Offensive Line/Run Game Coordinator Press Conference
Offensive Line/Run Game Coordinator Chris Foerster
Press Conference – September 28, 2023
San Francisco 49ers
When you watched the Week Two New York Giants game, you saw the second half and New York Giants defensive coordinator Don Martindale dialed up all those exotics, you pretty much knew you were getting the same thing. What did you communicate to C Jake Brendel on the short week about all the different exotic looks that you were probably going to see?
“Well, we looked at all of them leading up to as many as we could, and we can only practice so many of them with the short week. We get as many reps in as we can in a walkthrough setting with the short week. That’s all you could do, just keep going through it, review what they showed, know they’re going to show different things, make sure he understood and was seeing things right. And he did, for the most part, we did a good job.”
How challenging is that when a team is blitzing as much as they are in terms of everyone has to be on their Ps and Qs over and over?
“Yeah, it’s always challenging. They do a good job of making sure that they test all your rules. They make sure your rules are sound, make sure your guys are on point. And they did, they tested us and obviously there’s always going to be one or two where you miss but for the most part, the guys did a good job. The guy that puts pressure on is a lot of times because there weren’t enough blockers. And so, it puts pressure on [QB] Brock [Purdy] and the receiving corps to be able to answer by getting rid of the ball in certain instances and being able to make plays, which we were able to do just enough.”
Is it hard to go from that last week to this week, a team that doesn’t blitz or least does at the lowest rate in the league?
“Yeah, it’s a whole different game. That’s the challenge week to week, whether it be the personnel that you’re facing, whether it be the scheme that you’re facing, there’s a challenge every week. And that’s the cool part about the season. That’s the thing I love about the season is that you can only do so much against your defense. So, once you start going against these guys every week, the challenge is, how do you get guys prepped to play their individual one-on-one battles, schematic battles, then what the game plan that you’ve implemented throughout the week too. How they apply that to those players and to those schemes. It’s a challenge every week and it’s really a lot of fun.”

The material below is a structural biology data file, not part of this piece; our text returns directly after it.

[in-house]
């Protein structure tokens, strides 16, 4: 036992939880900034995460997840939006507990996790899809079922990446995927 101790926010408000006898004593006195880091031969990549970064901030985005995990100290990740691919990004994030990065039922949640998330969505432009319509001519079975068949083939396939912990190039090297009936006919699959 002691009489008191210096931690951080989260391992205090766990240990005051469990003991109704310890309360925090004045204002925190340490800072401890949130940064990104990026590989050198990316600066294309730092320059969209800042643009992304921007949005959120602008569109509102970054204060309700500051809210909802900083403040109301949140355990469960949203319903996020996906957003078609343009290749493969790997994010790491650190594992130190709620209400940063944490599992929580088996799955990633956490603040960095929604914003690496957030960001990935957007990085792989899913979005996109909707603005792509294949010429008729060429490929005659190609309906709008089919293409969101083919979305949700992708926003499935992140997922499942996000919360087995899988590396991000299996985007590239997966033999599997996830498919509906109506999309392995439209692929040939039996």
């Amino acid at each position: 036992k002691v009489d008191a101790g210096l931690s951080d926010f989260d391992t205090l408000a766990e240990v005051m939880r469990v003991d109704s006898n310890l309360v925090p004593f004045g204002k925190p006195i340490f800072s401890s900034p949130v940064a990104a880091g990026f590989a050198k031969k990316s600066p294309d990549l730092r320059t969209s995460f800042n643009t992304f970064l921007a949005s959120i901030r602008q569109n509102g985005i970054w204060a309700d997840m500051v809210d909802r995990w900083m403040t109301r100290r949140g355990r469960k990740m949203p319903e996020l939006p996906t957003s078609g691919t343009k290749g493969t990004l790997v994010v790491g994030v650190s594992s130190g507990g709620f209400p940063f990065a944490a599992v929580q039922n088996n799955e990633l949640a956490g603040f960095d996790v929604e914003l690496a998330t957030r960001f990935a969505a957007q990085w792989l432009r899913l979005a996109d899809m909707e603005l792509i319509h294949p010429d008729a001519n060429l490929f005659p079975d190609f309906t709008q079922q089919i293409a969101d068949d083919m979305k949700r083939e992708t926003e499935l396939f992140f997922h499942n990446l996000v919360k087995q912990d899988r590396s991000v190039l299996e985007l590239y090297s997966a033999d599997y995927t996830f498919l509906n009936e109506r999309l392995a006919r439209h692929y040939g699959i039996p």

Is the Cardinals defense similar to what Philadelphia has been running the last few years?
“Yes. The Cardinals defense is similar from a base standpoint, and then there’s part of it. The hard thing this week is how far down the rabbit hole do you go looking at Eagle’s film and how much do you look at Arizona film? Obviously, same guys, same defense. Where are they in their progression? Do they put a lot more in this week? Do they leave it where it is? You don’t know, but you’re ready for everything. The key thing is, I think probably [Head Coach] Kyle [Shanahan] talked before about it, we oftentimes get a lot of unscouted looks that you don’t prepare for. So, you’re always building upon it. You’re always telling guys, ‘Hey, look, just because we’ve prepped you for this this week doesn’t mean that you might not see this or that as the week goes through.’ You have to go a little bit down that rabbit hole and the rest of it you just have to say, we have to just be prepared. Everything they’ve done, we’ve seen at some point just how much will we have prepped for?”
What have you seen from OL Colton McKivitz just since week one?
“Colton’s just continued to grind away. With the first week, obviously we left him alone a lot of times with [Pittsburgh Steelers LB T.J.] Watt and he had his ups and downs with him. Obviously, it was a battle that T.J. had some success on us, but we were able to get the win and able to come through it. Colton, the next two weeks has just stayed the course. It didn’t throw him off. Whatever happened Week One and Week Two and Week Three just continues to work on the things that need to get better. That’s the thing that we’ve always talked about with Colton. His mentality, his demeanor, how one bad play doesn’t lead to three bad plays, how he doesn’t let things pile up on him. And now even more so that he’s a starter and playing every week. I think that that’s, ‘Hey, you’re going to have a bad play every now and then. Now you have to come off that play, correct it and make it better’. And he has done that. But again, it’s a whole new week. We’ll see.”
The Cardinals grabbed a couple of your young offensive linemen right around cut down day last month. How frustrating is that for you to have a young player that you had started to develop, you probably had plans for, to have him get swiped by another team?